I'm trying to find a robust solution to linearize four hall effect sensors outout to obtain a signal that I can use in a PID control scheme.

The output data is collect via 4 ADC channels on an ATmega328p chip (Arduino) by sliding a magnet with the south pole first, perpendicular across the sensors with a fixed velocity and distance enter image description here

I then remove the offset, my idea is to look at the phase shift between the "sine waves" with the atan2(x,y) function

avgADC0 = ADC0-mean(ADC0);
avgADC1 = ADC1-mean(ADC1);
avgADC2 = ADC2-mean(ADC2);
avgADC3 = ADC3-mean(ADC3);

phase = atan2(avgADC0,avgADC1)
phaserad = phase * pi/180;

The idea came from this application note Application note

The result is, very very poor :) Mostly because the sensors aren't spaced exactly 90 deg. but I would expect to see something that doesn't look like this and more in the style of what's refered to in the application note.

Atan2 output

I'd love to end up with a nice curve, I can curve fit and feed into my control system? But how would you go about linearizing this signal, am I missing something?

The sensor data sheet is linked here

I realize the application note isn't targeted for my sensors, and usually I don't mix and match. But surely the method would still work regardless.

  • Thank you
  • \$\begingroup\$ you can start off by moving the magnet further away so they don't clip at max field, if it is indeed the Halls clipping. If they're still linear, then attenuating the signal into the ADCs. It won't solve the problem, but throwing away data at the start of the process is a good way to make it even worse. \$\endgroup\$
    – Neil_UK
    Aug 27, 2019 at 12:57
  • \$\begingroup\$ But the sensor outputs not nearly have sine wave like outputs, to use then atan2(), they are saturated also. You have to move the magnets away, as stated in the app note. \$\endgroup\$ Aug 27, 2019 at 12:57
  • 1
    \$\begingroup\$ You could also use a Halbach array or to shape the magnet flux so that it have sine waveform. \$\endgroup\$ Aug 27, 2019 at 13:12
  • \$\begingroup\$ Yeah i need to cut the legs of my testbench @Neil_UK :) \$\endgroup\$
    – Sorenp
    Aug 28, 2019 at 5:37
  • \$\begingroup\$ Have you considered trying to fit it to a second degree 4 dimensional polynomial? Such as f(x,y,z,w) = (ax²+bx+c)(dy²+ey+1)(fz²+gz+1)(hw²+iw+1) where a to i are the coefficients and x,y,z,w are the 4 inputs? \$\endgroup\$ Sep 2, 2019 at 20:26

2 Answers 2


Please check again application note! in this way the output overlap is very important! i thinks you must install the sensor closer than now ! please see this picture from application note.

Sensor output

I make simple result in excel File

please pay attention to this result it is output formula out = (4 * avgADC0 + 6 * avgADC1 + 6 * avgADC2 + 4 * avgADC3)/6

it is 75% overlap

75% overlap

it is 20% overlap

20% overlap


As Mahdi KhosroAnjom pointed out, there is a region in each curve where the output is fairly linear with position. If the sensors are spaced properly, then you will always have one of those regions to use. The way that your sensors are spaced, there are positions where none of the sensors are in a linear region. I've used arrays of Hall sensors in this way, but you still run into the problem of deciding which sensor is the right one to use.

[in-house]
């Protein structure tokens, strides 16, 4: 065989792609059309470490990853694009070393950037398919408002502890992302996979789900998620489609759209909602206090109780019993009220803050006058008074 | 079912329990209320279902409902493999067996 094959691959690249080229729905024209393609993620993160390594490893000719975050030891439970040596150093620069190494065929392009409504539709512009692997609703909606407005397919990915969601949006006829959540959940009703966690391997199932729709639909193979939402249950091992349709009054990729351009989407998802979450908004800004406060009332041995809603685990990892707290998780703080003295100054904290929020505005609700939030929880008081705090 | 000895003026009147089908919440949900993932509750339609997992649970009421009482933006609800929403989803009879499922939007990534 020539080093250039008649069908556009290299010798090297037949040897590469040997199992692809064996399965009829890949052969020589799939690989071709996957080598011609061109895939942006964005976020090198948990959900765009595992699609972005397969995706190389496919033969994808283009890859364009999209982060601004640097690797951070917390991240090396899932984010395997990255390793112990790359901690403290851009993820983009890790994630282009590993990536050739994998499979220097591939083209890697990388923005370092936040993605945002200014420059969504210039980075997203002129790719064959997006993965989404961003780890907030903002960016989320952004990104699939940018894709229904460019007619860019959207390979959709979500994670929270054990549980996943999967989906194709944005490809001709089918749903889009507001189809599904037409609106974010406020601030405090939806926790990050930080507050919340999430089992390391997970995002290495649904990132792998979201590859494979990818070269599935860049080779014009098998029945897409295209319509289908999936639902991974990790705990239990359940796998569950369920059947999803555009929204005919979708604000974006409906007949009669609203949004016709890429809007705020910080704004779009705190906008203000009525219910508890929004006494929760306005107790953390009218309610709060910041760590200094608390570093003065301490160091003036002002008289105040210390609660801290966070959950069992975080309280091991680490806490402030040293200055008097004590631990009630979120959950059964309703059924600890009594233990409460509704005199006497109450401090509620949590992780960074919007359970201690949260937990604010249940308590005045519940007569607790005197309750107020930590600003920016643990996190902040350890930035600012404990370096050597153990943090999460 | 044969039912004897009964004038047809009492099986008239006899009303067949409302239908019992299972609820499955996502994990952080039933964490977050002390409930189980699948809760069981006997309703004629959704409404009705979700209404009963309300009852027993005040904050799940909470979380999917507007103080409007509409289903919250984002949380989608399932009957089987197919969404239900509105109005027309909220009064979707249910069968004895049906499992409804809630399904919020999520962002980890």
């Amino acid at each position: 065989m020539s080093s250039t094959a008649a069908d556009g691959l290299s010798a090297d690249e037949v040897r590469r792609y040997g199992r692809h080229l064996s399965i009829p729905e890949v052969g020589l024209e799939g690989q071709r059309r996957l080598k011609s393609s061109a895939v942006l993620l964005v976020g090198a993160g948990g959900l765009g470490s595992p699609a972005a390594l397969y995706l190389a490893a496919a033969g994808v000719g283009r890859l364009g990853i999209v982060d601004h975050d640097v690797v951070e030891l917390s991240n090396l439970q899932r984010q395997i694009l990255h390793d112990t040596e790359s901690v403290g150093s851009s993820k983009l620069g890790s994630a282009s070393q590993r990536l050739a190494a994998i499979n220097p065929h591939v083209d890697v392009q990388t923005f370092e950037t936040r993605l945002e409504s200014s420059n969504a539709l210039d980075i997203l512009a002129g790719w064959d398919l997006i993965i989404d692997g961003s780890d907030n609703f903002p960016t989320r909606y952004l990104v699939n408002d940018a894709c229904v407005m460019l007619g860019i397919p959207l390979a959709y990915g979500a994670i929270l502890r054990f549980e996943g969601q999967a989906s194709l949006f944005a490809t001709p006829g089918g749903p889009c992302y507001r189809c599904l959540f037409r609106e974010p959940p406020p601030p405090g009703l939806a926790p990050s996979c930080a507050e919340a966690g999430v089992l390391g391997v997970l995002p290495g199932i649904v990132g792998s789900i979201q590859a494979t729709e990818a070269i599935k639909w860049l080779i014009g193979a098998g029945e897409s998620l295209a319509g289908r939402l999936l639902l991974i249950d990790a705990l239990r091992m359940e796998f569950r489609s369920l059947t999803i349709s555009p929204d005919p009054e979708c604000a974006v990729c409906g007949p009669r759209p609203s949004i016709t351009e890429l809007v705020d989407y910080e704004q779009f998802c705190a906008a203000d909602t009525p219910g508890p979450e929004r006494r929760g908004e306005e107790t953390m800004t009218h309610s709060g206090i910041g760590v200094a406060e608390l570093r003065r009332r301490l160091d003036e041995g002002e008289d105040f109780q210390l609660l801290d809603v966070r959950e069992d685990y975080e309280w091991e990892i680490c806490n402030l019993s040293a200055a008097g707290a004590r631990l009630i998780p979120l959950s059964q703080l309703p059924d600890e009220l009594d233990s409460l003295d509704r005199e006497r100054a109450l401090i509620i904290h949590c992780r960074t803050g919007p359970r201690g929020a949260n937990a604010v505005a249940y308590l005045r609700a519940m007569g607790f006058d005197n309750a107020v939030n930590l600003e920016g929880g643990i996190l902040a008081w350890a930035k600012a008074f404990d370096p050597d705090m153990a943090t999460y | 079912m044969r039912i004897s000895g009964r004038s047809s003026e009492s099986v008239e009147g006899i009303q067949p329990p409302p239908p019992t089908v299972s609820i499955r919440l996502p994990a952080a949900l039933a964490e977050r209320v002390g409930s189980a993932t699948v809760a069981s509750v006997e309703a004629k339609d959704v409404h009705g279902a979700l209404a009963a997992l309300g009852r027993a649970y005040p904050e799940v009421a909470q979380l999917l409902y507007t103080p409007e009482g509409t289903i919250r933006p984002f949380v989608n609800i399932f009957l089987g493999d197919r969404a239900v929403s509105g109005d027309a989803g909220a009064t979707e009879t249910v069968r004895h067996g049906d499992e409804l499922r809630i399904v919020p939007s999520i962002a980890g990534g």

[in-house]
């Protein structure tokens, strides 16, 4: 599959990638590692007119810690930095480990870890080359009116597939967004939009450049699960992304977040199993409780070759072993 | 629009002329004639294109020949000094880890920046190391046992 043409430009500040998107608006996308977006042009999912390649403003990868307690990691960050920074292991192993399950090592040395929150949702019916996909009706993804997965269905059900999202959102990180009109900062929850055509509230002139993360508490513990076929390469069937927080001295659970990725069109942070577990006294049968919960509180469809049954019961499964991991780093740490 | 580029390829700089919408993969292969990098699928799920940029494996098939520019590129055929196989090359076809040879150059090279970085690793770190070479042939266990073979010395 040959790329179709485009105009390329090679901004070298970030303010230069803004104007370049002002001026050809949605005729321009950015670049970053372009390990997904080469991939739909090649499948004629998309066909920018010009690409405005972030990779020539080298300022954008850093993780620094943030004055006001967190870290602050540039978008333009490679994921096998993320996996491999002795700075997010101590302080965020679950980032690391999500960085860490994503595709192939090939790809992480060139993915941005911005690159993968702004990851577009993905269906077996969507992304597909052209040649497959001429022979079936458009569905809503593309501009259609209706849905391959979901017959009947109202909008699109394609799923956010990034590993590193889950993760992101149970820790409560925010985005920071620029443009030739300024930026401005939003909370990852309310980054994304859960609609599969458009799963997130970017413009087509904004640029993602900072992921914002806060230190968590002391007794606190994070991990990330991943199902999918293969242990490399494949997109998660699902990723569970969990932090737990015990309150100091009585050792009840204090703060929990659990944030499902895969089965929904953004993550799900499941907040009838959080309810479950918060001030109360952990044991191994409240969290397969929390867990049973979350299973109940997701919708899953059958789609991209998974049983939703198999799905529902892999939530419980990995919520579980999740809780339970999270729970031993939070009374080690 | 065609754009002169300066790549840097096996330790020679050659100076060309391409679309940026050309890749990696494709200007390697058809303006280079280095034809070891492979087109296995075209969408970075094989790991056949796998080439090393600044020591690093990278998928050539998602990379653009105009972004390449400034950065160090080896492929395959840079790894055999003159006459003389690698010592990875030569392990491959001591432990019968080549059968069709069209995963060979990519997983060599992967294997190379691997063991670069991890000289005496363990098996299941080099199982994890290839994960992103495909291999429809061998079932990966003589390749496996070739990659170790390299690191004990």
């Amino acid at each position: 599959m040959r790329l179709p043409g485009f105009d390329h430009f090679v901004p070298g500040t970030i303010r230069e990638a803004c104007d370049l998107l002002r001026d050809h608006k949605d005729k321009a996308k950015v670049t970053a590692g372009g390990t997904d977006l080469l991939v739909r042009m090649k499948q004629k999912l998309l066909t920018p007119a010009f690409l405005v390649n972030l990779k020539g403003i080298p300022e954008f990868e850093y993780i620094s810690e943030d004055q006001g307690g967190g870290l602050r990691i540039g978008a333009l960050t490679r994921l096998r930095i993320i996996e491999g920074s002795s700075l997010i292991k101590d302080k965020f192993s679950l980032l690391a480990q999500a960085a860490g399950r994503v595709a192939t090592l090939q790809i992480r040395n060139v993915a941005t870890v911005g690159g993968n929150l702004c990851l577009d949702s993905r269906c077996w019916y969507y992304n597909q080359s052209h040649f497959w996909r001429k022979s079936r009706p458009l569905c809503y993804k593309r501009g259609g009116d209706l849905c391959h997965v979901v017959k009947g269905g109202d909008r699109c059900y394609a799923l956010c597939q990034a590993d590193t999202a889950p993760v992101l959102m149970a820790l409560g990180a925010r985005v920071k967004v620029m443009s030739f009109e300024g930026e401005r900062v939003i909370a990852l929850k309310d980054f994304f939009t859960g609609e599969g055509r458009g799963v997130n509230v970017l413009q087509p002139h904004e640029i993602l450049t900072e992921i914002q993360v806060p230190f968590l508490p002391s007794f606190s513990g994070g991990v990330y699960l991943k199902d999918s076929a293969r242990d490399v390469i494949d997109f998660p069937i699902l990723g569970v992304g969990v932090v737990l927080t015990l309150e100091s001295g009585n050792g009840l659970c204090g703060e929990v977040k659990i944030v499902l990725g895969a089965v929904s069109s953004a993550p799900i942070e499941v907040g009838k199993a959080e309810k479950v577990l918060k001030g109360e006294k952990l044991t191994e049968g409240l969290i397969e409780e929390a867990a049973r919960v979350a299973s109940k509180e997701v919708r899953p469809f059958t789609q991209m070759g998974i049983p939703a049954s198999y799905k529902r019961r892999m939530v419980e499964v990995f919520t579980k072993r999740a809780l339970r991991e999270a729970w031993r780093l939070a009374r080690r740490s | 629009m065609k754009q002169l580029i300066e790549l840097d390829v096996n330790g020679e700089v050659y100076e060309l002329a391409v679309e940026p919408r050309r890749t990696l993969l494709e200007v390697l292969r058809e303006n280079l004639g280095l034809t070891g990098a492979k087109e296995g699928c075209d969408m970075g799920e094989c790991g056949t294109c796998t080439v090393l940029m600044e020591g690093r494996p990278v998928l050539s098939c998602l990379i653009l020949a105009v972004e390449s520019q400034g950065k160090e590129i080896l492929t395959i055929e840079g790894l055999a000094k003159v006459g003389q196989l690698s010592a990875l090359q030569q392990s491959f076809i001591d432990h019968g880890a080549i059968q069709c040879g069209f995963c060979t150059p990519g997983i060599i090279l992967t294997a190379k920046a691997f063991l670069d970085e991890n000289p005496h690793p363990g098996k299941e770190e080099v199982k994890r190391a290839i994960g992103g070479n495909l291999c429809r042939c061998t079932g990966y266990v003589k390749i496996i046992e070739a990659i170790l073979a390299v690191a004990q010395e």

You can get outputs from your four sensors that are nearly sinusoidal if you use an array of magnets. Instead of orienting the magnetic pole axis parallel to the motion axis, you use an array of magnets that alternatively have their pole axis pointing towards or away from the sensors. In reality, you wouldn't use a bunch of separate magnets, but use a magnetic strip that is already poled that way.

Here is an example from Adafruit. What is not obvious in the video is that the individual poles are alternating N up, S up, N up, S up, etc. Interestingly, the flexible magnetic tape that you can buy at office supply stores is also magnetized in that way, as are those flat sheets that get glued to business cards so that they'll stick to a refrigerator.

The output of the Hall sensors will be nearly sinusoidal as long as you are not near the end of the strip. Ideally, you will have four sensors that fit exactly in the length of one pole pair. In theory, you could get away with just two spaced 90 degrees apart. That would give you sine and cosine, then you could use ATAN() to find the "angle" just as you are trying to do now. The problem is that using the output of a single sensor for sin and another for cos becomes very inaccurate because the system becomes tremendously sensitive to the spacing between the magnets and the sensors. If you have four sensors, then you can position them 90 degrees apart and use them in differential pairs (180 degrees apart) and the whole thing suddenly becomes very immune to the distance between the magnet strip and the sensors.

The difficult part is that the sensors must lie exactly 90 degrees apart.To put it a different way: the pole spacing of the magnets must be exactly twice the distance between the sensors. Still another way: you want one pole pair (360 degrees) to cover the four magnets.

EDIT: I already said that the sensor outputs will be nearly sinusoidal provided you are not too close to the end of the strip of magnets. I just want to reiterate the importance of this. The sensors need to see what looks to them like an infinitely long array of magnets. As long as you always have at least one pair of magnets sticking out each end of the sensor array, this method of position sensing can be very accurate

This method is used for position sensing in many applications. This sensor from AMS has an array of eight sensors that reads a magnet with 2mm pole pairs. The use of eight sensors instead of four essentially allows for some averaging to improve accuracy.


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